It is a consistency of mood that holds together this diverse and variegated work. That mood is not one of thoughtfulness, for Rabelais is no great thinker. The unifying idea, eternal in its simplicity, is the philosophy of Pantagruelism: “Do as Thou Wilt.” The world of Pantagruel is a world in which no restrictions on sensual or intellectual exploration can be tolerated; excessive discipline is regarded as evil and inhuman. In true epicurean fashion, Rabelais has no patience for inhibitions. People live for too brief a time to allow themselves the luxury of denial. The Abbey of Theleme is the thematic center of the work, with its credo that instinct forms the only valid basis for morality and social structure. Rabelais ignores the dangers of the anarchy this credo implies; he is talking about the mind, not the body politic. The dullest thing imaginable is the unimaginative, conforming mind. His satirical pen is lifted against all who lessen freedom of any kind in any fashion: hypocrites, militarists, abusers of justice, pedants, and medieval scholastics.
The reader of these gigantic chronicles, then, must not expect a plot. Anything so regular is anathema to Pantagruelism. Readers also should realize that the characters themselves are not the focus of the author’s art but are largely indistinguishable. One of the most amusing elements of the book is that they are also indistinguishably large; Pantagruel’s mouth, described in book 2, chapter 32, one of the finest chapters in European literature, is, at times, large enough to contain kingdoms and mountain ranges, at other times, no larger than a dovecote. The exception is Panurge, the normal-size man. He is an unforgettable character who makes so strong an impression, even on the author, that he cannot be forgotten. The third, fourth, and fifth books, in fact, are based on his adventures—just as William Shakespeare’s The Merry Wives of Windsor (pr. 1597, pb. 1602) was written to exploit the beloved character of Falstaff. Panurge is the heroic companion of Pantagruel, in the best epic tradition; he also has the cunning of Ulysses, the drunken mirth of Falstaff, the roguishness of Jack Wilton and Tyl Ulenspiegel (his numerous pockets filled with innumerable tricks), the cynical but lighthearted opportunism of Geoffrey Chaucer’s Pardoner, the magic powers of Shakespeare’s Puck or Ariel. He is the wise fool of Erasmus and King Lear, and a Socratic gadfly who bursts the pretensions and illusions of all he encounters. The chapter entitled “How Panurge Non-plussed the Englishman Who Argued by Signs” is a literary tour de force, concentrating into one vivid, raucous chapter the comic spirit forever to be known as Rabelaisian. Important in other ways are “How Pantagruel Met a Limousin Who Spoke Spurious French,” for its attack on unfounded affectation; and Gargantua’s letter to Pantagruel, expressing the entire range of Renaissance learning, juxtaposed with the chapter introducing Panurge, who personifies Renaissance wit.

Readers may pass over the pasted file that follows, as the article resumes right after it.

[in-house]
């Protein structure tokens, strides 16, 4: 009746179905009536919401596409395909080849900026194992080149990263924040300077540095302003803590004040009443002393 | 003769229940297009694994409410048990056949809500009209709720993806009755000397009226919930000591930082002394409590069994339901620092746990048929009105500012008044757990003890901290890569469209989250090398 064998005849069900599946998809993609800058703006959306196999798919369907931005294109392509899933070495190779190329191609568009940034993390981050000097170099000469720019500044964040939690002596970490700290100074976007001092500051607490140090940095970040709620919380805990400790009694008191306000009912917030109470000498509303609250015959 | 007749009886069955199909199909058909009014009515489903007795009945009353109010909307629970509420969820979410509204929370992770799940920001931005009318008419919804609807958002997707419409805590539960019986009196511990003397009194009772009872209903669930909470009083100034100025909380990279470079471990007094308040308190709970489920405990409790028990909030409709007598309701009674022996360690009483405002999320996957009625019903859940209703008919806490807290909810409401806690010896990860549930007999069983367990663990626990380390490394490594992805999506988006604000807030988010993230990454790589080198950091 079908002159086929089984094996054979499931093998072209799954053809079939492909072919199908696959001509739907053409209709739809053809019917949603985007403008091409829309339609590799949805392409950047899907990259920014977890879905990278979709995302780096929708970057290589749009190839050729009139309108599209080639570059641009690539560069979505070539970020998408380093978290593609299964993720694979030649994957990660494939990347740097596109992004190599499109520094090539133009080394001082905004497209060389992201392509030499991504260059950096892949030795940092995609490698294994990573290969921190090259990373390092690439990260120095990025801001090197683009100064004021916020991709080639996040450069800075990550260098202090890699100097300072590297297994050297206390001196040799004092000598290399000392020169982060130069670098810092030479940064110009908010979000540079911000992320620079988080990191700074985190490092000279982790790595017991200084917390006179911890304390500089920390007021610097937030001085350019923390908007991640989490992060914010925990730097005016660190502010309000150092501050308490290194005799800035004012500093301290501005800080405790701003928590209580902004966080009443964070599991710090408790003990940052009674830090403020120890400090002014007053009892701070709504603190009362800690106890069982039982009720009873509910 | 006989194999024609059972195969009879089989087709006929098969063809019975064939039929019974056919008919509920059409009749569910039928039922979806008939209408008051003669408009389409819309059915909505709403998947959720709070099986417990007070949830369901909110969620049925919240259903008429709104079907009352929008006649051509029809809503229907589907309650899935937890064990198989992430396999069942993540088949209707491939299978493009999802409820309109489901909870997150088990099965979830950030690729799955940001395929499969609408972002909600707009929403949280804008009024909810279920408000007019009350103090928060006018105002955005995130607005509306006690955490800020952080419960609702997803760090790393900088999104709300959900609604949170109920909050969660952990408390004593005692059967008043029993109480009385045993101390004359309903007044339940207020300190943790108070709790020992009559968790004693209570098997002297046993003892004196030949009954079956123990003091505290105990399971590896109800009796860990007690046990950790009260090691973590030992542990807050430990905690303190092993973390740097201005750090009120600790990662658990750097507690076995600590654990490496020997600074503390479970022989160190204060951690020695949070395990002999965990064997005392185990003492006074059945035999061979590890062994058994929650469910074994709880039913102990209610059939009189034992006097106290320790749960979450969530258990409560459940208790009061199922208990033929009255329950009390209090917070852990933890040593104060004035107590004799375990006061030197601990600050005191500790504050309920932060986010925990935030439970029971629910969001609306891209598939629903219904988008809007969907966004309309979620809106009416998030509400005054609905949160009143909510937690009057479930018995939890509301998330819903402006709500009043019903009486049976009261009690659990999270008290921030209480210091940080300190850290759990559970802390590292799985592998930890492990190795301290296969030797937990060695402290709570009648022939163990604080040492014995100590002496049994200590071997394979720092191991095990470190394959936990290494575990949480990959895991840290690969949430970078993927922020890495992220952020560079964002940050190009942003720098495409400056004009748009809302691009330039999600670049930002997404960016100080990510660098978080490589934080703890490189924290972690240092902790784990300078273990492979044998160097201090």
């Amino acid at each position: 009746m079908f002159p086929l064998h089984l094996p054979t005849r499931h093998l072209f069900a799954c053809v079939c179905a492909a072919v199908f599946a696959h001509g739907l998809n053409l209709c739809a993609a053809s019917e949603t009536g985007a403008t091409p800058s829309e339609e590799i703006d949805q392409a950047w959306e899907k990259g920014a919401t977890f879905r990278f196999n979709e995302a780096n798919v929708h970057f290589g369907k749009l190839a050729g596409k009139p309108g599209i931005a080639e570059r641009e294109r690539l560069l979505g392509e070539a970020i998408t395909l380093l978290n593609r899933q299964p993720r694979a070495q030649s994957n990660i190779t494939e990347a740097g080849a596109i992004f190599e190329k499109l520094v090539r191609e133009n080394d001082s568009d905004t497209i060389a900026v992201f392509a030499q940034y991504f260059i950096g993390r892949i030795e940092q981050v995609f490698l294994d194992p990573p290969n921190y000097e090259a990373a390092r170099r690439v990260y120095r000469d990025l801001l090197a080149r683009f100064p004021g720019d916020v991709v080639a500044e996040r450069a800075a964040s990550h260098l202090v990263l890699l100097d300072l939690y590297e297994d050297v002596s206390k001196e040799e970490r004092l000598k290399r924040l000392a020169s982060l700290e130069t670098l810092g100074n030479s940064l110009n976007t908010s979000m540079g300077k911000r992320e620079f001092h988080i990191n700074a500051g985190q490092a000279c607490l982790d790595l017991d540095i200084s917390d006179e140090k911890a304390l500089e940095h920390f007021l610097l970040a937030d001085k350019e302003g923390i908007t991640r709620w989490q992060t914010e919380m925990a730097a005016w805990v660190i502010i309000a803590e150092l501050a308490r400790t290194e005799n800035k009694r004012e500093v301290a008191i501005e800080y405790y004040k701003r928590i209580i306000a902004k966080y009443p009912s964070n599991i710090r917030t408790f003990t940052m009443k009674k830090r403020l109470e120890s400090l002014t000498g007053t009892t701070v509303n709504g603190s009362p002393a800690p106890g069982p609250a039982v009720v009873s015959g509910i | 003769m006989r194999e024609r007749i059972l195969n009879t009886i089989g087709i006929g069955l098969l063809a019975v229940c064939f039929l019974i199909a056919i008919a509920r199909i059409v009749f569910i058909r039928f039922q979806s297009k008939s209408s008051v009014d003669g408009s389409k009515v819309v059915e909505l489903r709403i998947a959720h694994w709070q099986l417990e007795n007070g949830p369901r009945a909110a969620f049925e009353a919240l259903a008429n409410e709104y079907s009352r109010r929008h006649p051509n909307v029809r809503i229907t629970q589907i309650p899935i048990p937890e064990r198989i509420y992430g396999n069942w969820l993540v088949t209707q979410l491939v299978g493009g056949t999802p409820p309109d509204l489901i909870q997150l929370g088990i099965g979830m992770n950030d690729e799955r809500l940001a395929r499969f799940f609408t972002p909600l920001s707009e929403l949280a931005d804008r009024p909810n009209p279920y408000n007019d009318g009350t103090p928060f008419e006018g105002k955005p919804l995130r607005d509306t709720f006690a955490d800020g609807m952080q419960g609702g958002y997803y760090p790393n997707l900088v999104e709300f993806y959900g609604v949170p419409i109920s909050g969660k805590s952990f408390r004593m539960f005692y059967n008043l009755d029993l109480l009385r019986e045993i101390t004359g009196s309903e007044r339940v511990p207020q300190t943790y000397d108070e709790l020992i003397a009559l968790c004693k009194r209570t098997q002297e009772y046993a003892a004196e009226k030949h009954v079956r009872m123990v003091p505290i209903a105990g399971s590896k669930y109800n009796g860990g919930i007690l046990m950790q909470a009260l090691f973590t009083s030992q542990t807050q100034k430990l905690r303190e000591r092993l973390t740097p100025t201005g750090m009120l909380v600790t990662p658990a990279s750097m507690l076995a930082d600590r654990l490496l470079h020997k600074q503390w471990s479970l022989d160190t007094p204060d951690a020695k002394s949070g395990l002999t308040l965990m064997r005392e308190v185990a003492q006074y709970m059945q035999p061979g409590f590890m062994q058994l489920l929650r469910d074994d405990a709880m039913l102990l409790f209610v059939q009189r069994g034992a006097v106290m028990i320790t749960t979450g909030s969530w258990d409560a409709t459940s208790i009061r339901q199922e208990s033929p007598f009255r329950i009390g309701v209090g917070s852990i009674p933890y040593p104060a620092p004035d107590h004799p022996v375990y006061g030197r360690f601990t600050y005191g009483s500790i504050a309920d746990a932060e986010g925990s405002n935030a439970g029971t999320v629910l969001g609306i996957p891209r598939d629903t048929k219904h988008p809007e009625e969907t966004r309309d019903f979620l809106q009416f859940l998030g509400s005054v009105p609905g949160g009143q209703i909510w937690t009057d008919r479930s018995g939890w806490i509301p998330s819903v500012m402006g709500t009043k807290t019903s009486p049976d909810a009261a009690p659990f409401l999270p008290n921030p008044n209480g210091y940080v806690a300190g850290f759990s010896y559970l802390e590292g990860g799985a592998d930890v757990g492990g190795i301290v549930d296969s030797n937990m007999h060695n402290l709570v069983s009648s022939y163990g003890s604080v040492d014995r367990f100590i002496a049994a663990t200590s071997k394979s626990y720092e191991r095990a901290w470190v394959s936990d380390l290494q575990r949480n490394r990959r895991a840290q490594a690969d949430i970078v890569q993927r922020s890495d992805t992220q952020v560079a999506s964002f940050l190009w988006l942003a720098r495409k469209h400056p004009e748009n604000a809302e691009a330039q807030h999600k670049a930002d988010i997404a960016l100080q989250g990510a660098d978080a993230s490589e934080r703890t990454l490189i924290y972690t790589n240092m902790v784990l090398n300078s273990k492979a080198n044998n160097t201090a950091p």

Rabelais’s chaotically inventive style, filled with puns, wordplay, and synonyms, as well as with neologisms of his own creation, makes him difficult to translate accurately. His language reflects the rich variety of sixteenth century France; as the first to observe invariable rules in the writing of French prose, he has been called the father of the French idiom. His syntax is flexible, supple, expansive, sparkling with vitality and the harmony of an ebullient character, complex, and original. Rabelais does for French vocabulary what Geoffrey Chaucer did for English, fortifying it with eclectically selected terms of the soil, mill, tavern, and market, as well as scholarly terms and phrases gleaned from nearly all languages. As his comic theme reflects the universal as well as the particular, Rabelais’s language combines the provincial with the popular in a stew fit for the mouths of giants.